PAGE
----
Ge Jin's research is also documented in his periodical online news articles which can be found at Consumer Studies Research Network.


Game economy impactEdit

Gold farming, by definition, entails the harvesting of gold or the equivalent, which is then sold to the players and/or the 'farming' organizations themselves. As the vast majority of gold farming takes place as a solo activity, the range of gold and other items that may be acquired by a gold farmer is limited. 'Craftable' items (that is, items which are produced through application of player skills) are among the most commonly farmed items. Equilibrium value of crafting materials, quest items, and low to mid-range equipment is reduced, due to the extra supply, and player crafted equipment may then be produced at a lower overall cost. Once the items accumulated by a farmer changes hand to a second party, the primary visible impact is increased demand for expensive or rare items.

The common perception by the community is that gold farming is somehow damaging to the economy as a whole. For those interested in manually laboring to farm gold via solo activity (or when purchasing top-end items), this can be true. On the other hand, some in-game activities can be specifically tailored to take advantage of such situations, and tend to be more profitable as a result of farming activity (for example, the decreased cost of 'farmed' items is counterbalanced, to a degree, by the subsequent increase in quantity demanded for those items).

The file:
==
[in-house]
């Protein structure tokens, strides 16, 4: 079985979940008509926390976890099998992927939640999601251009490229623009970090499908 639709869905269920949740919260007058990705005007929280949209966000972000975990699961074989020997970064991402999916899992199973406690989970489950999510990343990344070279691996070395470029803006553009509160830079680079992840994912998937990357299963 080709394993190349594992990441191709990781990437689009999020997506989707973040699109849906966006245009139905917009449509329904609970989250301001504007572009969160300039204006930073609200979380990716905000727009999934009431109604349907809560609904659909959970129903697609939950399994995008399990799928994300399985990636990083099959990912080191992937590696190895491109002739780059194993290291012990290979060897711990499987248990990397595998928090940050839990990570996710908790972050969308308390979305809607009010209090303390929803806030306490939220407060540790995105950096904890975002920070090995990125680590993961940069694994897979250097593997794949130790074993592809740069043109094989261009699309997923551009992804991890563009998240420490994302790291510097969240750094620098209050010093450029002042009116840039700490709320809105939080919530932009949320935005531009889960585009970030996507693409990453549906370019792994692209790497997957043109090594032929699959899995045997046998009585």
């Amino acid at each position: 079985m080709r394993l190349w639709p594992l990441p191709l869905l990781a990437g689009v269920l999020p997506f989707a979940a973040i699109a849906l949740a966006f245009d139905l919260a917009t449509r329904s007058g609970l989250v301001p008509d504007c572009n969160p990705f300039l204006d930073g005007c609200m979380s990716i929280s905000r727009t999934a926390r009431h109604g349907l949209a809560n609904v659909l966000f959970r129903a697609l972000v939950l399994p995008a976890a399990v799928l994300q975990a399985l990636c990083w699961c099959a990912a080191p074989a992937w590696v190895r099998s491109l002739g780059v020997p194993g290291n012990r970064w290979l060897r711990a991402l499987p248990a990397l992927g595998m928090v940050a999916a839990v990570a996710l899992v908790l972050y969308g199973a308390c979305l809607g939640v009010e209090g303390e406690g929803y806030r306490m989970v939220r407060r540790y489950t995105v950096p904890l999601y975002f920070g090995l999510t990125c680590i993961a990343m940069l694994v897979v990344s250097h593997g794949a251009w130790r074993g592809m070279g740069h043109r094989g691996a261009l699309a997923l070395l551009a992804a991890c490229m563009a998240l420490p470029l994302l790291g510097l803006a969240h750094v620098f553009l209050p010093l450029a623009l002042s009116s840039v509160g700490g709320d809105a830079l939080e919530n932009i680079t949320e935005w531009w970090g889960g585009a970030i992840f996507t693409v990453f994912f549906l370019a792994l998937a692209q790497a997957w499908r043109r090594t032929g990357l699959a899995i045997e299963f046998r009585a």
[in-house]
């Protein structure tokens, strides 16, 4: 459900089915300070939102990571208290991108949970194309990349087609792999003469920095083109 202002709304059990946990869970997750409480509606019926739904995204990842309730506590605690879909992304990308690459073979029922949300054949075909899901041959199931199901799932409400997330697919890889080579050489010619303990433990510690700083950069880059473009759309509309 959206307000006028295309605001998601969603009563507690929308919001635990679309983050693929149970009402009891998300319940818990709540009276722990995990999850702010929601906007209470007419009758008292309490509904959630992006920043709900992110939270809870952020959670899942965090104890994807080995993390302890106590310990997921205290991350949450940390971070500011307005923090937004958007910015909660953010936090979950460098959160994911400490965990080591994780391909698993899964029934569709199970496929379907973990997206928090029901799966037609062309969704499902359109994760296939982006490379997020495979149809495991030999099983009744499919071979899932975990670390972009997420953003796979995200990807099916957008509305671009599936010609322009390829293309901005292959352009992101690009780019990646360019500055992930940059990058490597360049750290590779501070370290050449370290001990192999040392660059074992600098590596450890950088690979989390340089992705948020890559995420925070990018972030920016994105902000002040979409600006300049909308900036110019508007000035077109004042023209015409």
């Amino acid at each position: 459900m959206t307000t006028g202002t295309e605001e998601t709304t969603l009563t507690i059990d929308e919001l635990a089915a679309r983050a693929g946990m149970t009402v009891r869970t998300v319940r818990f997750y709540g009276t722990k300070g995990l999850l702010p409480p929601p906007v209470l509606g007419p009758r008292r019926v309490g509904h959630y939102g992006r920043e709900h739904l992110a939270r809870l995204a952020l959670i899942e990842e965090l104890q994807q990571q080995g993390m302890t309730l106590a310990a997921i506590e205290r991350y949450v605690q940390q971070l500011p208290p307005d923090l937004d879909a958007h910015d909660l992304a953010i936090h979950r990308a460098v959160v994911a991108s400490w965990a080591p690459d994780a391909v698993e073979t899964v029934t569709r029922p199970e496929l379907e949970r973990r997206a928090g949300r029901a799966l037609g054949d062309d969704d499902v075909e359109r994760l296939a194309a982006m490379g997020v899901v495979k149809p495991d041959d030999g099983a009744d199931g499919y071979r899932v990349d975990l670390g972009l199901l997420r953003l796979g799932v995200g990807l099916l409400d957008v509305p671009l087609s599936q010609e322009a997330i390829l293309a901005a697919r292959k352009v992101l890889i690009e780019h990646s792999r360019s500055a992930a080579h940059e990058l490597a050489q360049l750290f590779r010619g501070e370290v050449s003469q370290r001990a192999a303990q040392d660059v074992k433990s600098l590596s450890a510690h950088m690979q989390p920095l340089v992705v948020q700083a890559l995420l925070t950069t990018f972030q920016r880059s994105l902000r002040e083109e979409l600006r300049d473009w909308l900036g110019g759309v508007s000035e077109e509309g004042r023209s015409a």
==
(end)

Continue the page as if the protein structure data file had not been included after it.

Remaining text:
Ultimately, the flow of game currency is controlled by two factors: the collection of raw currency or items, obtained by dispatching NPCs or completing in-game 'quests', and the 'money-sink' designed to absorb currency and items back into the economy. Typically, a money-sink will take the form of 'vendor' NPCs (which buy and sell the player's items) and/or the use of 'crafting' skills, most of which require a monetary investment to use.

Many companies have attempted to block the use of 'gold farming' services by specifically stating in their End User License Agreements and Terms of Service that any and all game assets (from the player's characters themselves, to any items that they may be carrying) remain the sole property of the company itself, and taking aggressive action to close the accounts of any that are found to be using gold-farming (or similar) services. The true impact of such measures is unknown, although it is not uncommon to see a major game publisher announce the closure of accounts numbering in the tens of thousands.

eBay and Auction sitesEdit